Submitted to: Nematology
Publication Type: Peer Reviewed Journal
Publication Acceptance Date: January 23, 2006
Publication Date: October 1, 2006
Citation: Skantar, A.M., Guimond, N.A., Chitwood, D.J. 2006. Molecular characterization of two novel 17 beta-hydroxysteroid dehydrogenase genes from the soybean cyst nematode, heterodera glycines. Nematology. 8(3):321-333.
Interpretive Summary: Soybean cyst nematode (SCN) is the major pathogen of soybean in the United States, responsible for nearly $1 billion in annual losses. The use of nematode-resistant soybeans is the major method of control used today, but new genetic sources of resistance are needed in order to combat constantly changing nematode populations that overcome resistance. One approach being taken by ARS researchers is to develop genetically based nematode controls to exploit differences between the hormonal systems of nematodes and those of their host plants. Many hormones are chemicals known as steroids, compounds that are produced in organisms from the cholesterol they contain. Because nematodes cannot make their own cholesterol, they must ingest it or related compounds from the plant roots on which they feed and then convert these compounds into steroid hormones, which play important roles in maturation and reproduction. The enzymes responsible for this conversion in SCN are unknown. In this paper, researchers at Beltsville, MD, identified two genes with similarity to genes that encode enzymes involved in steroid hormone production in mammals. Both genes are very highly expressed in developing female stages and may be involved in the development of the reproductive system or eggs. This first discovery of genes possibly responsible for hormone production in SCN is important because SCN females are responsible for the damage caused to soybean roots, and identifying these genes provides information that can be used to design new ways to prevent SCN damage to soybean. This research will be used by scientists developing novel controls for SCN and other nematodes.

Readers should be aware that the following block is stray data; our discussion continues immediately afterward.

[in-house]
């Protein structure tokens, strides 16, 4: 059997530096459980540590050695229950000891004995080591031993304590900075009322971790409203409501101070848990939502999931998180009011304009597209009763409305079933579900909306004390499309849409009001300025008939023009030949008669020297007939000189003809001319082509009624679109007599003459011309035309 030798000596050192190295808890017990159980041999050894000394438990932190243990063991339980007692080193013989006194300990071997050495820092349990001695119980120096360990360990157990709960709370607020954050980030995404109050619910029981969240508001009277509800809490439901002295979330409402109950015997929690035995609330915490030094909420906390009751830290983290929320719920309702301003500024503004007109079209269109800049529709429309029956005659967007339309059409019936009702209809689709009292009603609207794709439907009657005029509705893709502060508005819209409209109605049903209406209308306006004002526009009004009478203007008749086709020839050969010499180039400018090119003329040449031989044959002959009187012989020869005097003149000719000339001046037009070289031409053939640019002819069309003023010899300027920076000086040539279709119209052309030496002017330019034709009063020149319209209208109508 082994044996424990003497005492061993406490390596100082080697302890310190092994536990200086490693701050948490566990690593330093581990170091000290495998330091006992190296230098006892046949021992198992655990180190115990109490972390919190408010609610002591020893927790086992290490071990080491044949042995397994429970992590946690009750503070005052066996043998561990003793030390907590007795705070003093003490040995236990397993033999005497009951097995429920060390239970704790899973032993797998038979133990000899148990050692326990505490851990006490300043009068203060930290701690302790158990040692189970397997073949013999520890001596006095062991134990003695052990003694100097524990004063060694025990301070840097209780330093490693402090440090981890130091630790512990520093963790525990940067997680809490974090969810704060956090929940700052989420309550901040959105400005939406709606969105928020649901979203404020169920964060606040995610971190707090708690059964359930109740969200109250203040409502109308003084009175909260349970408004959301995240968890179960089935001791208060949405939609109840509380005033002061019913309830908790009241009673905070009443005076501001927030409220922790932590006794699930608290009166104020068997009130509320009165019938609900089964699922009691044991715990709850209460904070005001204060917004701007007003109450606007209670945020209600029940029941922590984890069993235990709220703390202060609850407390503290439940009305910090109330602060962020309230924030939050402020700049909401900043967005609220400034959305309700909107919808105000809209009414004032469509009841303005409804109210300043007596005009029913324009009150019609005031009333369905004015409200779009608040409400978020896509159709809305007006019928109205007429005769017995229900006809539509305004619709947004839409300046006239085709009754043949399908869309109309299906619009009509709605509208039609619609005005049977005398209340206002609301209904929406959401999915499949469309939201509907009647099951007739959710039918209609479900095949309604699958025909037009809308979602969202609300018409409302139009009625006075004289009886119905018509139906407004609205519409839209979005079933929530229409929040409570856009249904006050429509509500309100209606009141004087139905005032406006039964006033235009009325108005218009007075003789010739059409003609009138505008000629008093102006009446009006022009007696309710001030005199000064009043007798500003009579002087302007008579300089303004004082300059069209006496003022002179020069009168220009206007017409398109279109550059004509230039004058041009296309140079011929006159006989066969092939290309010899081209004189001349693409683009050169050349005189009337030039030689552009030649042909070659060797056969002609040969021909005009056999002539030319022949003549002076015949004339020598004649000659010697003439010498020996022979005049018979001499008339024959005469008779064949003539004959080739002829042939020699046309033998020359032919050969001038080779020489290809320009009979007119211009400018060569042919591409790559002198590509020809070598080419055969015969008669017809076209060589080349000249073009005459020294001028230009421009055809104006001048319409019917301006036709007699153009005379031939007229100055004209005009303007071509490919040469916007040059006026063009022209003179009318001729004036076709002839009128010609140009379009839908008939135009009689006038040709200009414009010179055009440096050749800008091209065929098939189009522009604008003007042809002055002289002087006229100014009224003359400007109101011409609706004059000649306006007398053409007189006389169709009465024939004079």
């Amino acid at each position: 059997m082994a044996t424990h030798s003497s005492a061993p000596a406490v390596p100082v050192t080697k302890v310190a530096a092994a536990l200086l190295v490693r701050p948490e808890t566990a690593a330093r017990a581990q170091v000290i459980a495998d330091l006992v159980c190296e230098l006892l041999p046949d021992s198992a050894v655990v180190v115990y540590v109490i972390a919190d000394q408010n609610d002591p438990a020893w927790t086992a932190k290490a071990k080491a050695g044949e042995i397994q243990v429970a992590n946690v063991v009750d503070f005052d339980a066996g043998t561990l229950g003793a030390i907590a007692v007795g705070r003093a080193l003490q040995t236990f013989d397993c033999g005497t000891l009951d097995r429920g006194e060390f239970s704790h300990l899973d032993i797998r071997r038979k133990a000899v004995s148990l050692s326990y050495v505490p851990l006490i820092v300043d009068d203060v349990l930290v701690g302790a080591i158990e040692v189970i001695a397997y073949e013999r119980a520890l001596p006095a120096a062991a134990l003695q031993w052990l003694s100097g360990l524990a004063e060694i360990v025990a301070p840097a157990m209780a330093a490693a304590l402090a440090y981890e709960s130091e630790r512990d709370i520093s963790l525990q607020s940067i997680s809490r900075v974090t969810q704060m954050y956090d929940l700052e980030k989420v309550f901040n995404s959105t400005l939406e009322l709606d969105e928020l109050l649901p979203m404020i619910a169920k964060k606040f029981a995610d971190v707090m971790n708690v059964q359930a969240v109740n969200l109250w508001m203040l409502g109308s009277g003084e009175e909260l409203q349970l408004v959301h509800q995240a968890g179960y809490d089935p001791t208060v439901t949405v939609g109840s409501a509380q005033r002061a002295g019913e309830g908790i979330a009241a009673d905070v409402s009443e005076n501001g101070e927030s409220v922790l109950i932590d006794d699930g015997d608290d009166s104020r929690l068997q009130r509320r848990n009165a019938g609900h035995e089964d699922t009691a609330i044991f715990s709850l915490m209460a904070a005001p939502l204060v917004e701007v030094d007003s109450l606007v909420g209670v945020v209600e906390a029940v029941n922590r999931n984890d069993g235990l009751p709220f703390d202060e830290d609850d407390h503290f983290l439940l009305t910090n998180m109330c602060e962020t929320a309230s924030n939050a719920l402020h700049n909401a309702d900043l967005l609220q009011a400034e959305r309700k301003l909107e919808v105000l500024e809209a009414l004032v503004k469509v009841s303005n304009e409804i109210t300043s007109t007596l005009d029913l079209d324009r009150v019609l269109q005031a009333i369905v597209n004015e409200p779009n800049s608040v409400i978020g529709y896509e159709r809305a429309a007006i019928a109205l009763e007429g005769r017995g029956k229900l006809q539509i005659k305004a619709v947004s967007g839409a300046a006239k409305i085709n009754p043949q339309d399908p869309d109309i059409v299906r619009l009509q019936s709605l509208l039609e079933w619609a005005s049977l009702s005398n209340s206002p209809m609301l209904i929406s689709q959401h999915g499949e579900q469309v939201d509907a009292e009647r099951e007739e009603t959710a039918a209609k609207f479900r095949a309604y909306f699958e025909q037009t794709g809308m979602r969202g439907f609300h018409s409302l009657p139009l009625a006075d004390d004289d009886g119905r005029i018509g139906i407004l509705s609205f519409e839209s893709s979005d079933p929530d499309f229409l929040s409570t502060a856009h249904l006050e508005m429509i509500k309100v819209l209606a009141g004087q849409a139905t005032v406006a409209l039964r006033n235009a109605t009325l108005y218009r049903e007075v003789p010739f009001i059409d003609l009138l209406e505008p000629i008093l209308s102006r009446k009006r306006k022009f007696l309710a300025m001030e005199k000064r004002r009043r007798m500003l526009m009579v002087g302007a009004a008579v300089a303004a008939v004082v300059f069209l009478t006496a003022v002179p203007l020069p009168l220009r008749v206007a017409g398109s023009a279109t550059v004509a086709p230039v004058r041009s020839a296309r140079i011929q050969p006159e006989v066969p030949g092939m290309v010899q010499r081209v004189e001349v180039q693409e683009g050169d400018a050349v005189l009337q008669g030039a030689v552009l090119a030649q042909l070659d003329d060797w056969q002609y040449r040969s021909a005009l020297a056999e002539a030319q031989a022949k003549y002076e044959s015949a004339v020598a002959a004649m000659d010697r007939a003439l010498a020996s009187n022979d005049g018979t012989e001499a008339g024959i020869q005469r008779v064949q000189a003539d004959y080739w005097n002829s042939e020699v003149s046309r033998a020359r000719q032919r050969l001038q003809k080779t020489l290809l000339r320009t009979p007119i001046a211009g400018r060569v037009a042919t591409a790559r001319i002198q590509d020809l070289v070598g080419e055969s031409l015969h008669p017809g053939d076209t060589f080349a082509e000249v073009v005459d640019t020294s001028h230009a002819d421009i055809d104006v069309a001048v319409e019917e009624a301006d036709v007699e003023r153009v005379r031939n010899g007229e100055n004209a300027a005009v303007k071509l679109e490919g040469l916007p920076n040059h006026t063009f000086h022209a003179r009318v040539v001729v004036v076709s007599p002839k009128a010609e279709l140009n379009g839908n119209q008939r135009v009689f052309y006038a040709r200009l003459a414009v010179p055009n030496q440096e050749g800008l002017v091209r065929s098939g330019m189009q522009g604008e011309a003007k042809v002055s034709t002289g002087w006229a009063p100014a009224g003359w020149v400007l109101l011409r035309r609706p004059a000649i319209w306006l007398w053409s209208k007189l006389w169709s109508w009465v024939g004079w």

Heterodera glycines Hg-hsd-1 and Hg-hsd-2 are two homologs of let-767, a short-chain dehydrogenase gene from the free-living nematode Caenorhabditis elegans. Both genes share similarity to 17 beta-hydroxysteroid dehydrogenases, enzymes known to be involved in the production of steroid hormones in mammals. Hg-hsd-1 and Hg-hsd-2 encode distinct proteins that share 51% amino acid identity with each other and 48% identity with LET-767. The Hg-HSD-1 protein sequence was most similar to those encoded by ESTs from the lesion nematode, Pratylenchus penetrans, and Hg-HSD-2 protein was most similar to proteins encoded by ESTs from another cyst nematode, Globodera pallida. Quantitative real-time PCR revealed the highest expression of both genes in developing females, with relatively low levels in second-stage juveniles, eggs, or males. Transcription levels of both genes declined as female cysts aged, corresponding with increased cuticle pigmentation. Transcription was up-regulated in the cyst bodies and fluid that had been manually separated from the developing embryos, suggesting that Hg-hsd-1 and Hg-hsd-2 are most likely involved in gonad development or oogenesis in the female. It is possible that 17 beta-hydroxysteroid dehydrogenases are involved in the conversion of sterols, which nematodes must ingest from dietary sources, into necessary steroid hormones.